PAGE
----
Most of our interviews are with authors of books for adults. However, we have featured a couple who write for children. Today, I want to introduce you to another one--Susan Marlow.
Probably more than I should. My main character, Andi, is who I would like to be in another life. I share a lot of her traits: curiosity, righteous indignation, her love of freedom, and her spirit of adventure. I think living on a prosperous ranch as a kid with her own horse a hundred years ago would have been one of the most exciting things I could have done, even with the hard work involved.
The book already sounds interesting. What is the quirkiest thing you have ever done?
I guess it would be going after a coyote with a broom. My eight-year-old daughter came screaming into the house one morning after checking for eggs in the henhouse. A coyote had ravished the hens and had one in his mouth. I picked up the first thing I could find, a broom, and took off after him. I didn’t even think why a coyote was running around inside the city limits. Unable to chase him off, I returned to the house for a better weapon—a .22 pistol. I confronted the coyote in the front yard, where, with a hen hanging from his mouth, he just looked at me. At point blank range I shot at him—four times. I missed every time. Apparently disgusted at my lack of marksmanship, the coyote trotted off. We never saw him again, but the henhouse was a disaster.
Wow! Sounds scary. When did you first discover that you were a writer?
I wrote a poem at age nine called “The Reflection” that so impressed my third grade teacher that she posted it in the teachers’ lounge for all to see. The next year I had a teacher who introduced me to the fascinating worlds of outer space. I wrote a story called “Up to Mars” (sadly it’s lost), but I was forever hooked on story writing. After reading a good book, I’d imagine my own ending or different characters, or different plots, and I’d write them down. I shared them only with my younger sister Julie, who liked to write stories, too.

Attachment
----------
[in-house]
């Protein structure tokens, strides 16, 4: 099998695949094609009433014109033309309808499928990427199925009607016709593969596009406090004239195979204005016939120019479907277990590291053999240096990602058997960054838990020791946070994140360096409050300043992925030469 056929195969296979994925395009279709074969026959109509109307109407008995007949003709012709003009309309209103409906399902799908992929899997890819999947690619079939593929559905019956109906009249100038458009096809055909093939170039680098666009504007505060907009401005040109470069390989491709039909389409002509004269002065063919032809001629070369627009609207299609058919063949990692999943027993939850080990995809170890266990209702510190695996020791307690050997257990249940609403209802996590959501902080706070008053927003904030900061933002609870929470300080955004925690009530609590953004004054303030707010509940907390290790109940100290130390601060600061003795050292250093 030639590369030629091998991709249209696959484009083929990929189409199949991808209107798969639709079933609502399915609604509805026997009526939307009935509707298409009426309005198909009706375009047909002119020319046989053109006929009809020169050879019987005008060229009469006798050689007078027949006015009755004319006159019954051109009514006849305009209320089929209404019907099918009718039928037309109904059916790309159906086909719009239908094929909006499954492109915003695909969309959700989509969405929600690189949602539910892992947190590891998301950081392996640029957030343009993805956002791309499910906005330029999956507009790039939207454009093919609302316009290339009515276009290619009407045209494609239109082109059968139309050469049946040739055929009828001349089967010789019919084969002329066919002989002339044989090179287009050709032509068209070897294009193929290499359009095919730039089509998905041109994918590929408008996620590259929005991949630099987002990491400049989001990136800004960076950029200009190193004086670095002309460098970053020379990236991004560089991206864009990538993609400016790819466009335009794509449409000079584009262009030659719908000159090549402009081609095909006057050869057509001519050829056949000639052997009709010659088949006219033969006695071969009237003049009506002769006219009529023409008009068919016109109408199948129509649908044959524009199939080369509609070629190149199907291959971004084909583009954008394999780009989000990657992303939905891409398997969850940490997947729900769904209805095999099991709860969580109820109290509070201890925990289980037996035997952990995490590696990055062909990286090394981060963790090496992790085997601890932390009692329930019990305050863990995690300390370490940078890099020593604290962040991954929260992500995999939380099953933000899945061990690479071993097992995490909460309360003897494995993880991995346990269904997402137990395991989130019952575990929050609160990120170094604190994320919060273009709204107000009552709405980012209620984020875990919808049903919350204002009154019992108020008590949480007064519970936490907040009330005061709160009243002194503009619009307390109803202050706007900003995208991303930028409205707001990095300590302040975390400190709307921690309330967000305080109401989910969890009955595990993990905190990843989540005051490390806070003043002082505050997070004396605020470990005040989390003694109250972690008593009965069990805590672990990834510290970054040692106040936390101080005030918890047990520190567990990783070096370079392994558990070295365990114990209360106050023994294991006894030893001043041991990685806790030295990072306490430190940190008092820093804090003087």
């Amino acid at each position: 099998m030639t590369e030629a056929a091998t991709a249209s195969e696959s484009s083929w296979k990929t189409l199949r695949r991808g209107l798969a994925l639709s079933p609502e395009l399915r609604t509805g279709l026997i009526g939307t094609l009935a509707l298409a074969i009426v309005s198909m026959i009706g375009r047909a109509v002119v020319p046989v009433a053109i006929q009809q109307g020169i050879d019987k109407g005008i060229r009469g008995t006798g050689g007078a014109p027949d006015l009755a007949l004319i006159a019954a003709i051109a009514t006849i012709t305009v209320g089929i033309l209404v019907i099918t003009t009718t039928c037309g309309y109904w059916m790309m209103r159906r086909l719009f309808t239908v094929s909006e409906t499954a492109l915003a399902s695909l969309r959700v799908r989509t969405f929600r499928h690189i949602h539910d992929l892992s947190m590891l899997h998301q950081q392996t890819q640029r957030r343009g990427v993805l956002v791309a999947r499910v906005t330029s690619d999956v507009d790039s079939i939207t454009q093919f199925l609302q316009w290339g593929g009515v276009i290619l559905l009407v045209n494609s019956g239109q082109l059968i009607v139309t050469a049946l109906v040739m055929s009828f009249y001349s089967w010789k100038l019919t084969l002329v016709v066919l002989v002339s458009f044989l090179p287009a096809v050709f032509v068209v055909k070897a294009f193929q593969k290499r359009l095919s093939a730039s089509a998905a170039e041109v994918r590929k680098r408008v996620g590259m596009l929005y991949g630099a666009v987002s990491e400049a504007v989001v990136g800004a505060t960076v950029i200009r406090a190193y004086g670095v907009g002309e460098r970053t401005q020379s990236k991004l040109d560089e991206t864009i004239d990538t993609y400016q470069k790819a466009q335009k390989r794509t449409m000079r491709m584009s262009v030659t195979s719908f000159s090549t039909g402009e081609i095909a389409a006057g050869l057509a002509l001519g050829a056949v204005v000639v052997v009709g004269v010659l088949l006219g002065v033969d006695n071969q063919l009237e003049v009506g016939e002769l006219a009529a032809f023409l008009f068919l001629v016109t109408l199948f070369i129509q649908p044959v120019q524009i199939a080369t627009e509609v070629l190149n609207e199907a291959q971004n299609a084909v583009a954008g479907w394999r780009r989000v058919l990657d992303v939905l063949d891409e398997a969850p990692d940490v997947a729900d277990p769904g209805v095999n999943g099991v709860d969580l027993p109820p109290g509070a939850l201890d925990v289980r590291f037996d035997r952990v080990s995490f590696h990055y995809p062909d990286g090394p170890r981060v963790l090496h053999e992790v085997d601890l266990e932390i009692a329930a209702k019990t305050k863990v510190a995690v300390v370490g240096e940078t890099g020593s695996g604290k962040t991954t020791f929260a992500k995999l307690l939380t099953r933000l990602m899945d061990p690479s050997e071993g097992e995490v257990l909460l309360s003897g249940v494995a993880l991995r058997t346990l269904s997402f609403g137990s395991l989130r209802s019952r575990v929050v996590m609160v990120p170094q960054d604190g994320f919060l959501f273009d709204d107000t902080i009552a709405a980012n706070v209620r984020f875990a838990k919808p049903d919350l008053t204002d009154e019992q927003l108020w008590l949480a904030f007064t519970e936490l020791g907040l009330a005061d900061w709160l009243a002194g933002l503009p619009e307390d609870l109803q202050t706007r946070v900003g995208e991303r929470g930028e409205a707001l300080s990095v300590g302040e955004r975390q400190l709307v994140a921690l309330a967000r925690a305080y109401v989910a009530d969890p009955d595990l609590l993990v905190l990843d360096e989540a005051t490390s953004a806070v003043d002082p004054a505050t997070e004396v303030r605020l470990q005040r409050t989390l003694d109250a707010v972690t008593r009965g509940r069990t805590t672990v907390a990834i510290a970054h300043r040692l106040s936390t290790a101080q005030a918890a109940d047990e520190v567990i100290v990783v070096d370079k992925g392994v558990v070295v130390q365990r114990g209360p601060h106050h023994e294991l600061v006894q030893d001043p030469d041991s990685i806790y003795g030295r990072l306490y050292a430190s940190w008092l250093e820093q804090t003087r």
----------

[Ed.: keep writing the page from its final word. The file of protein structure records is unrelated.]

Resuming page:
Tell us the range of the kinds of books you enjoy reading.
I like everything from science fiction to kids books; from action/adventure to suspense. If there are endearing, “real” characters and a meaningful adventure in the book, I’ll read it.
What other books have you written, whether published or not?
I have a number of hand-written, lovingly saved creations from my youth. A story about kids surviving the Tribulation (yeah, I should have thought of submitting it before Left Behind Kids came out. Sigh). I have stories about kids cast away on a deserted island and kids accidentally headed for the star Sirius on an experimental spaceship. I confess I have even written Star Trek stories from the time I was a teenager (when the show first premiered) until now. I know writers should write every day, but sometimes my current book project is just not flowing, or the ideas are not coming. Pulling out a write-just-for-fun Star Trek story really helps get the creative juices flowing for other, more significant book projects.
How do you keep your sanity in our run, run, run world?
By keeping focused on the Big Picture—the eternal picture. It helps me to slow down and consider why I’m running. I take time to “be still and know…God.” Being still for me usually includes reading a good book that stretches my imagination (like Heaven by Randy Alcorn) or watching a DVD that allows me to explore strange new worlds (sci-fi) or go back to a favorite time in history (Anne of Green Gables).
How do you choose your characters’ names?